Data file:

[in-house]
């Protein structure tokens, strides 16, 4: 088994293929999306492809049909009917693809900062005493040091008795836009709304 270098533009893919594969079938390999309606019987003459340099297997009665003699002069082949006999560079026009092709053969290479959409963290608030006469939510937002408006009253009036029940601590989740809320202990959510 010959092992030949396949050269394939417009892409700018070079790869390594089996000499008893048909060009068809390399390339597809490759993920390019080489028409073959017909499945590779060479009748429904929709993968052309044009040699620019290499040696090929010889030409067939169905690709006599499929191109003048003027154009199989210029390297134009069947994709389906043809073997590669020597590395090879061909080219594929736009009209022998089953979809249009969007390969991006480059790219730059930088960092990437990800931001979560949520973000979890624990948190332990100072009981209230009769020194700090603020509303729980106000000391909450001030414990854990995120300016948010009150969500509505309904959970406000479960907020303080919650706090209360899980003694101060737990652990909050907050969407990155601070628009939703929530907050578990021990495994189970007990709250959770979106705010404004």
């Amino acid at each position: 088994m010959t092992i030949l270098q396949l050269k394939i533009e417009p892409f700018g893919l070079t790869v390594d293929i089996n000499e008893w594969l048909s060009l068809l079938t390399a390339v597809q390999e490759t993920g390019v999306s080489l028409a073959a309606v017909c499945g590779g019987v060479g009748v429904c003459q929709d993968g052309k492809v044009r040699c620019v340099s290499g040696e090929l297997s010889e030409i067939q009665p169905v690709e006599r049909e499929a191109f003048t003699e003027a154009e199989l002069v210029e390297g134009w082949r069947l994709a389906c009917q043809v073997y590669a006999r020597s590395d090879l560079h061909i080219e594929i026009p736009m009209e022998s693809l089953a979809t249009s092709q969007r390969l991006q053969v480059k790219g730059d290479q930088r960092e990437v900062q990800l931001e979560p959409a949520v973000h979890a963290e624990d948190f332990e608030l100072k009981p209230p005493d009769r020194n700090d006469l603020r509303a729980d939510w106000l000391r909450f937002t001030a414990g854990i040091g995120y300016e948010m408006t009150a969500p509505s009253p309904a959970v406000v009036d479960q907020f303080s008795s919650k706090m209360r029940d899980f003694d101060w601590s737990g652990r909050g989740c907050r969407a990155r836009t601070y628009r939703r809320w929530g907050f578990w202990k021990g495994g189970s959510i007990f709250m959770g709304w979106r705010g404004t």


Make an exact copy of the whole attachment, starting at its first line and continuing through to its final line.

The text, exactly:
[in-house]
């Protein structure tokens, strides 16, 4: 088994293929999306492809049909009917693809900062005493040091008795836009709304 270098533009893919594969079938390999309606019987003459340099297997009665003699002069082949006999560079026009092709053969290479959409963290608030006469939510937002408006009253009036029940601590989740809320202990959510 010959092992030949396949050269394939417009892409700018070079790869390594089996000499008893048909060009068809390399390339597809490759993920390019080489028409073959017909499945590779060479009748429904929709993968052309044009040699620019290499040696090929010889030409067939169905690709006599499929191109003048003027154009199989210029390297134009069947994709389906043809073997590669020597590395090879061909080219594929736009009209022998089953979809249009969007390969991006480059790219730059930088960092990437990800931001979560949520973000979890624990948190332990100072009981209230009769020194700090603020509303729980106000000391909450001030414990854990995120300016948010009150969500509505309904959970406000479960907020303080919650706090209360899980003694101060737990652990909050907050969407990155601070628009939703929530907050578990021990495994189970007990709250959770979106705010404004």
């Amino acid at each position: 088994m010959t092992i030949l270098q396949l050269k394939i533009e417009p892409f700018g893919l070079t790869v390594d293929i089996n000499e008893w594969l048909s060009l068809l079938t390399a390339v597809q390999e490759t993920g390019v999306s080489l028409a073959a309606v017909c499945g590779g019987v060479g009748v429904c003459q929709d993968g052309k492809v044009r040699c620019v340099s290499g040696e090929l297997s010889e030409i067939q009665p169905v690709e006599r049909e499929a191109f003048t003699e003027a154009e199989l002069v210029e390297g134009w082949r069947l994709a389906c009917q043809v073997y590669a006999r020597s590395d090879l560079h061909i080219e594929i026009p736009m009209e022998s693809l089953a979809t249009s092709q969007r390969l991006q053969v480059k790219g730059d290479q930088r960092e990437v900062q990800l931001e979560p959409a949520v973000h979890a963290e624990d948190f332990e608030l100072k009981p209230p005493d009769r020194n700090d006469l603020r509303a729980d939510w106000l000391r909450f937002t001030a414990g854990i040091g995120y300016e948010m408006t009150a969500p509505s009253p309904a959970v406000v009036d479960q907020f303080s008795s919650k706090m209360r029940d899980f003694d101060w601590s737990g652990r909050g989740c907050r969407a990155r836009t601070y628009r939703r809320w929530g907050f578990w202990k021990g495994g189970s959510i007990f709250m959770g709304w979106r705010g404004t």